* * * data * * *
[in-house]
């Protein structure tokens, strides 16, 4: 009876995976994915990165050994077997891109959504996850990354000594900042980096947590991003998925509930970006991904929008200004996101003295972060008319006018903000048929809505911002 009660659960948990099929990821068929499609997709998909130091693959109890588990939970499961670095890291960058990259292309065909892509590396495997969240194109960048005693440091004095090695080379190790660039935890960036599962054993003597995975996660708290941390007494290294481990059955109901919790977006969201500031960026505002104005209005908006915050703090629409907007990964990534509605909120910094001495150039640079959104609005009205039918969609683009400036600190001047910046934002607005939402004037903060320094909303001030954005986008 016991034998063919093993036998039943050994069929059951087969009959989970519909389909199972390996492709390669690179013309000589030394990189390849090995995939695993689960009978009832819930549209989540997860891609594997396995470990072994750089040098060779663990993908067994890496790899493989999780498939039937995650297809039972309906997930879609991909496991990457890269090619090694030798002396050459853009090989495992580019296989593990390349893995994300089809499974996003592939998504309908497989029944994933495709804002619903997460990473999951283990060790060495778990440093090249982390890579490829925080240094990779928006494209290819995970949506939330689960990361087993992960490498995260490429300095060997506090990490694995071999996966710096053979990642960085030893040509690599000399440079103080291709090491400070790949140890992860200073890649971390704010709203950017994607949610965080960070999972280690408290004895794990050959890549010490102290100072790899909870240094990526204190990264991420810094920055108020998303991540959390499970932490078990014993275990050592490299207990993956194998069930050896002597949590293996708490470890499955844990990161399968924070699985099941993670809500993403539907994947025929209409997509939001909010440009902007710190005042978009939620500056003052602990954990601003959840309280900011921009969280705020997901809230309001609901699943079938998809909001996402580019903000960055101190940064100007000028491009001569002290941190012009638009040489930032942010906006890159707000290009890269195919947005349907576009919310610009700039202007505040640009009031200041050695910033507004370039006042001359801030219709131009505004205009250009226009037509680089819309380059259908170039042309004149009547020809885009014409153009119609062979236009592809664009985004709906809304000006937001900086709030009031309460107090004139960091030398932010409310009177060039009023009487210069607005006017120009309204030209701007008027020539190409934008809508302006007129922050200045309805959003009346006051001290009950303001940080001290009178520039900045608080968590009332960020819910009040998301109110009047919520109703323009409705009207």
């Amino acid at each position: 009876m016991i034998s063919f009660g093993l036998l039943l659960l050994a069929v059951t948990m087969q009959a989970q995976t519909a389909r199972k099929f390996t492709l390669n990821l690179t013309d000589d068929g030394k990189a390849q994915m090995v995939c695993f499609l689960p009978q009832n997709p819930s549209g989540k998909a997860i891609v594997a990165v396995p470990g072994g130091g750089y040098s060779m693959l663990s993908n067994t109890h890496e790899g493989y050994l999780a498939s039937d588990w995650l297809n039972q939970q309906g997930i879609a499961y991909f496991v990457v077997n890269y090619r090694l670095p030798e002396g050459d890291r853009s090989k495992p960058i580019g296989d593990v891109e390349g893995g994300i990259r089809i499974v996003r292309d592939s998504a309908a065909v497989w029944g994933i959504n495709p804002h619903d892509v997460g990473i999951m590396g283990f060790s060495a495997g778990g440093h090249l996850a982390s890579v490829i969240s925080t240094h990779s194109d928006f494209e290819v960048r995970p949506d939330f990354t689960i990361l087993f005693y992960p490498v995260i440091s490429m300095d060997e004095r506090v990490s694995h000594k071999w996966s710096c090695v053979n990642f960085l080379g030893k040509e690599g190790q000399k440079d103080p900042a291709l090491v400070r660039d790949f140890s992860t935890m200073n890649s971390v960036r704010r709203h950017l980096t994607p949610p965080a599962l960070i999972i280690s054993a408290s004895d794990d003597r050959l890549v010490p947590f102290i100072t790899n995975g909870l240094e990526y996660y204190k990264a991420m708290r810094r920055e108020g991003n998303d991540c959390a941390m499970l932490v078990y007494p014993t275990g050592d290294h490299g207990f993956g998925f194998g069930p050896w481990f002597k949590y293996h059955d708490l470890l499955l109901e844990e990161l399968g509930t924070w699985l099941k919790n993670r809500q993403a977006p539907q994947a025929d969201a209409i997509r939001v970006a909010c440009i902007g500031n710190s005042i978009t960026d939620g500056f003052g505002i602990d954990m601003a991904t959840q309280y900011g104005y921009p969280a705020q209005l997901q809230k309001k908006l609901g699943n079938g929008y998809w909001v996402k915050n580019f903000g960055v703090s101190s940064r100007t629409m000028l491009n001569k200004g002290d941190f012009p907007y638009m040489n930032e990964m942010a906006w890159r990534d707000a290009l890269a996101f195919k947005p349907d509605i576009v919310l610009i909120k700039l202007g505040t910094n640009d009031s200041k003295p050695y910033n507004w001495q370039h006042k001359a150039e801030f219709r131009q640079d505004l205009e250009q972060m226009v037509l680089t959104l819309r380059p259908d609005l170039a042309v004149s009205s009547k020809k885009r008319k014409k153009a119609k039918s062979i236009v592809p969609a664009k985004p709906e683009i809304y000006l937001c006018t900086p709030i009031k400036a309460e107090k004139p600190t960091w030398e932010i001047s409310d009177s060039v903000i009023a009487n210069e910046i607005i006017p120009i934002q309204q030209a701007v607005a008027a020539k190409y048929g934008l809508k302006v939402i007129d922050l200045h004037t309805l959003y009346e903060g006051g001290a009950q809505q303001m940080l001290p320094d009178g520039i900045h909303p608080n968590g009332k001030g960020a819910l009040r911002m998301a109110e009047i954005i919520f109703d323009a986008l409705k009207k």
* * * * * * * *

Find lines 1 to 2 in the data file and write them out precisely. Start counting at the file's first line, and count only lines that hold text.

[in-house]
């Protein structure tokens, strides 16, 4: 009876995976994915990165050994077997891109959504996850990354000594900042980096947590991003998925509930970006991904929008200004996101003295972060008319006018903000048929809505911002 009660659960948990099929990821068929499609997709998909130091693959109890588990939970499961670095890291960058990259292309065909892509590396495997969240194109960048005693440091004095090695080379190790660039935890960036599962054993003597995975996660708290941390007494290294481990059955109901919790977006969201500031960026505002104005209005908006915050703090629409907007990964990534509605909120910094001495150039640079959104609005009205039918969609683009400036600190001047910046934002607005939402004037903060320094909303001030954005986008 016991034998063919093993036998039943050994069929059951087969009959989970519909389909199972390996492709390669690179013309000589030394990189390849090995995939695993689960009978009832819930549209989540997860891609594997396995470990072994750089040098060779663990993908067994890496790899493989999780498939039937995650297809039972309906997930879609991909496991990457890269090619090694030798002396050459853009090989495992580019296989593990390349893995994300089809499974996003592939998504309908497989029944994933495709804002619903997460990473999951283990060790060495778990440093090249982390890579490829925080240094990779928006494209290819995970949506939330689960990361087993992960490498995260490429300095060997506090990490694995071999996966710096053979990642960085030893040509690599000399440079103080291709090491400070790949140890992860200073890649971390704010709203950017994607949610965080960070999972280690408290004895794990050959890549010490102290100072790899909870240094990526204190990264991420810094920055108020998303991540959390499970932490078990014993275990050592490299207990993956194998069930050896002597949590293996708490470890499955844990990161399968924070699985099941993670809500993403539907994947025929209409997509939001909010440009902007710190005042978009939620500056003052602990954990601003959840309280900011921009969280705020997901809230309001609901699943079938998809909001996402580019903000960055101190940064100007000028491009001569002290941190012009638009040489930032942010906006890159707000290009890269195919947005349907576009919310610009700039202007505040640009009031200041050695910033507004370039006042001359801030219709131009505004205009250009226009037509680089819309380059259908170039042309004149009547020809885009014409153009119609062979236009592809664009985004709906809304000006937001900086709030009031309460107090004139960091030398932010409310009177060039009023009487210069607005006017120009309204030209701007008027020539190409934008809508302006007129922050200045309805959003009346006051001290009950303001940080001290009178520039900045608080968590009332960020819910009040998301109110009047919520109703323009409705009207």